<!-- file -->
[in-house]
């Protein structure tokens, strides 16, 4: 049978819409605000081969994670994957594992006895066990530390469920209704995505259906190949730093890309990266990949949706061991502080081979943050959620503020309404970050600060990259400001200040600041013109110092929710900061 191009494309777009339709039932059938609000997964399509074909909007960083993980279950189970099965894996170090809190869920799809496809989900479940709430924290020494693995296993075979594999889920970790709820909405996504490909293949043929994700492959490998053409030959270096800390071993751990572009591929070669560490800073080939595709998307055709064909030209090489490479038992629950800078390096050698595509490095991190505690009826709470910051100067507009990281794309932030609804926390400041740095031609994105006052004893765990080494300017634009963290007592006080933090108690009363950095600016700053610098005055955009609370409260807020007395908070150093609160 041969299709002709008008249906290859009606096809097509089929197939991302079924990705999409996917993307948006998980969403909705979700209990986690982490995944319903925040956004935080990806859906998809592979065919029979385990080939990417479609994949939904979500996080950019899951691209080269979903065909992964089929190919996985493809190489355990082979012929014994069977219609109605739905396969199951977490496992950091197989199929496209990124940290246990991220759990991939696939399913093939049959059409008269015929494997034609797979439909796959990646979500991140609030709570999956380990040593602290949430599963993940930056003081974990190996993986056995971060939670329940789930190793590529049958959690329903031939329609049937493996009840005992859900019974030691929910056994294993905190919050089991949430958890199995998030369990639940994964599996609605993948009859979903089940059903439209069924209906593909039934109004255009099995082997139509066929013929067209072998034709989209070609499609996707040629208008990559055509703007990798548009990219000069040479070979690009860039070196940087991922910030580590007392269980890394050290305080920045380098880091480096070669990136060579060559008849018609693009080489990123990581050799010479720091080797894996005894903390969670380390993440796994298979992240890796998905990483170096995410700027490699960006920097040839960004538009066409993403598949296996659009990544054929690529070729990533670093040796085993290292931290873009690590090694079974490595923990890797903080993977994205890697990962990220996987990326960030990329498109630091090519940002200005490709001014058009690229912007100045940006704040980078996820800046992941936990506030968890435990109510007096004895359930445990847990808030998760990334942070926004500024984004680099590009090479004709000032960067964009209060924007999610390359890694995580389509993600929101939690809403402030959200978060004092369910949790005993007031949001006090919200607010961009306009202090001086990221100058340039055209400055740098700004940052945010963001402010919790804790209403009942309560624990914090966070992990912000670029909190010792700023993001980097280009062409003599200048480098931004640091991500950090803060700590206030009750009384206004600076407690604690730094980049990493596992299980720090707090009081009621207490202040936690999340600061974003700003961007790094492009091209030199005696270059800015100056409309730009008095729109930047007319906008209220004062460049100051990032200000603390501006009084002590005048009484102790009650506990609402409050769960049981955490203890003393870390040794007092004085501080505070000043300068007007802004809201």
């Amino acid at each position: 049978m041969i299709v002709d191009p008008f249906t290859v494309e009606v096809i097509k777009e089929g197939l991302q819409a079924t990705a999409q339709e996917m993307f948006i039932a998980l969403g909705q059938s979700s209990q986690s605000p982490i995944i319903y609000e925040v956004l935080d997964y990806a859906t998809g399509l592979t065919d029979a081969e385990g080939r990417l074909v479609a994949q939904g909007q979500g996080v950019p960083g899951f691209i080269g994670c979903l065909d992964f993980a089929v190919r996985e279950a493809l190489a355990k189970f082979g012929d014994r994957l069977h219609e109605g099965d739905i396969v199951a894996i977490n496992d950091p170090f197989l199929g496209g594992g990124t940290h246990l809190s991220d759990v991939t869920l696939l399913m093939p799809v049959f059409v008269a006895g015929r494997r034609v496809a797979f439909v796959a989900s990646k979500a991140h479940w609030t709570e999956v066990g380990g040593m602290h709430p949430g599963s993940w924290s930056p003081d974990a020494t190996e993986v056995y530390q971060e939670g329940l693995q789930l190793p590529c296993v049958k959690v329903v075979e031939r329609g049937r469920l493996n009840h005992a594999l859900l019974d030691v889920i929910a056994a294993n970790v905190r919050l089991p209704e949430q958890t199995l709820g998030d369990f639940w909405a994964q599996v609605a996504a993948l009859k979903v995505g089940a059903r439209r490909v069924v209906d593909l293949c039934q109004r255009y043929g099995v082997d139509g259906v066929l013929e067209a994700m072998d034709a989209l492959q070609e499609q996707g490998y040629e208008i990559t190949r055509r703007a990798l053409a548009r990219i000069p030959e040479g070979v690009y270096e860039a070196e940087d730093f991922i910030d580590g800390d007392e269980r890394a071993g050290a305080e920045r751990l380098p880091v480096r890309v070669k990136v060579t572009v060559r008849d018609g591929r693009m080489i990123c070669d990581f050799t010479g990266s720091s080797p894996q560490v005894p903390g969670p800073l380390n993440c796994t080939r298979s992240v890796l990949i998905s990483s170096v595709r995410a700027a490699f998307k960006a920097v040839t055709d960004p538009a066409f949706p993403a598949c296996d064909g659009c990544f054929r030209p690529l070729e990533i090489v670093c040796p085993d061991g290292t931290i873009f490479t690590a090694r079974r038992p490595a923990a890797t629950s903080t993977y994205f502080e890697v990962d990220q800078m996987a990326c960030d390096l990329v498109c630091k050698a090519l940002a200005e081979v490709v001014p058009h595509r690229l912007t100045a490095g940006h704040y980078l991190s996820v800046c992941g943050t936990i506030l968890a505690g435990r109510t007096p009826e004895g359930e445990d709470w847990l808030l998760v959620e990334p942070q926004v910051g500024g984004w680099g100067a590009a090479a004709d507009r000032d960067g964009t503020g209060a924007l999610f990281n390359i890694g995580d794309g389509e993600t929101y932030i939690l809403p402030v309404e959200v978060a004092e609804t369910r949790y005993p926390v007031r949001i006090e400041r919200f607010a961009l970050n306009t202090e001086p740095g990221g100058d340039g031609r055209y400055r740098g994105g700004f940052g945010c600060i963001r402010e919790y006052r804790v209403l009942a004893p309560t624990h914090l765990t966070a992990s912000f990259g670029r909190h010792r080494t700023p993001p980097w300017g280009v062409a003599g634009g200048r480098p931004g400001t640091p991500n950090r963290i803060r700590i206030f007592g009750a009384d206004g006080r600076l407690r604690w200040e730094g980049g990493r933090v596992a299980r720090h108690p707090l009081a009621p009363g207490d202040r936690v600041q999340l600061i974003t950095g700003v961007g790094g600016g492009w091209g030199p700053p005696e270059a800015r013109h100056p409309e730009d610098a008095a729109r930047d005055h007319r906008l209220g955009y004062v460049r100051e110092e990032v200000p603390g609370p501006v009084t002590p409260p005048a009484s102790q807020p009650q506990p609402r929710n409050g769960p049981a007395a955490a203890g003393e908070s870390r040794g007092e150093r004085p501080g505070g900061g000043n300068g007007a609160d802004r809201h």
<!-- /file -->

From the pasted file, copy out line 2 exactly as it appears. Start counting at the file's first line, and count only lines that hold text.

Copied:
């Protein structure tokens, strides 16, 4: 049978819409605000081969994670994957594992006895066990530390469920209704995505259906190949730093890309990266990949949706061991502080081979943050959620503020309404970050600060990259400001200040600041013109110092929710900061 191009494309777009339709039932059938609000997964399509074909909007960083993980279950189970099965894996170090809190869920799809496809989900479940709430924290020494693995296993075979594999889920970790709820909405996504490909293949043929994700492959490998053409030959270096800390071993751990572009591929070669560490800073080939595709998307055709064909030209090489490479038992629950800078390096050698595509490095991190505690009826709470910051100067507009990281794309932030609804926390400041740095031609994105006052004893765990080494300017634009963290007592006080933090108690009363950095600016700053610098005055955009609370409260807020007395908070150093609160 041969299709002709008008249906290859009606096809097509089929197939991302079924990705999409996917993307948006998980969403909705979700209990986690982490995944319903925040956004935080990806859906998809592979065919029979385990080939990417479609994949939904979500996080950019899951691209080269979903065909992964089929190919996985493809190489355990082979012929014994069977219609109605739905396969199951977490496992950091197989199929496209990124940290246990991220759990991939696939399913093939049959059409008269015929494997034609797979439909796959990646979500991140609030709570999956380990040593602290949430599963993940930056003081974990190996993986056995971060939670329940789930190793590529049958959690329903031939329609049937493996009840005992859900019974030691929910056994294993905190919050089991949430958890199995998030369990639940994964599996609605993948009859979903089940059903439209069924209906593909039934109004255009099995082997139509066929013929067209072998034709989209070609499609996707040629208008990559055509703007990798548009990219000069040479070979690009860039070196940087991922910030580590007392269980890394050290305080920045380098880091480096070669990136060579060559008849018609693009080489990123990581050799010479720091080797894996005894903390969670380390993440796994298979992240890796998905990483170096995410700027490699960006920097040839960004538009066409993403598949296996659009990544054929690529070729990533670093040796085993290292931290873009690590090694079974490595923990890797903080993977994205890697990962990220996987990326960030990329498109630091090519940002200005490709001014058009690229912007100045940006704040980078996820800046992941936990506030968890435990109510007096004895359930445990847990808030998760990334942070926004500024984004680099590009090479004709000032960067964009209060924007999610390359890694995580389509993600929101939690809403402030959200978060004092369910949790005993007031949001006090919200607010961009306009202090001086990221100058340039055209400055740098700004940052945010963001402010919790804790209403009942309560624990914090966070992990912000670029909190010792700023993001980097280009062409003599200048480098931004640091991500950090803060700590206030009750009384206004600076407690604690730094980049990493596992299980720090707090009081009621207490202040936690999340600061974003700003961007790094492009091209030199005696270059800015100056409309730009008095729109930047007319906008209220004062460049100051990032200000603390501006009084002590005048009484102790009650506990609402409050769960049981955490203890003393870390040794007092004085501080505070000043300068007007802004809201």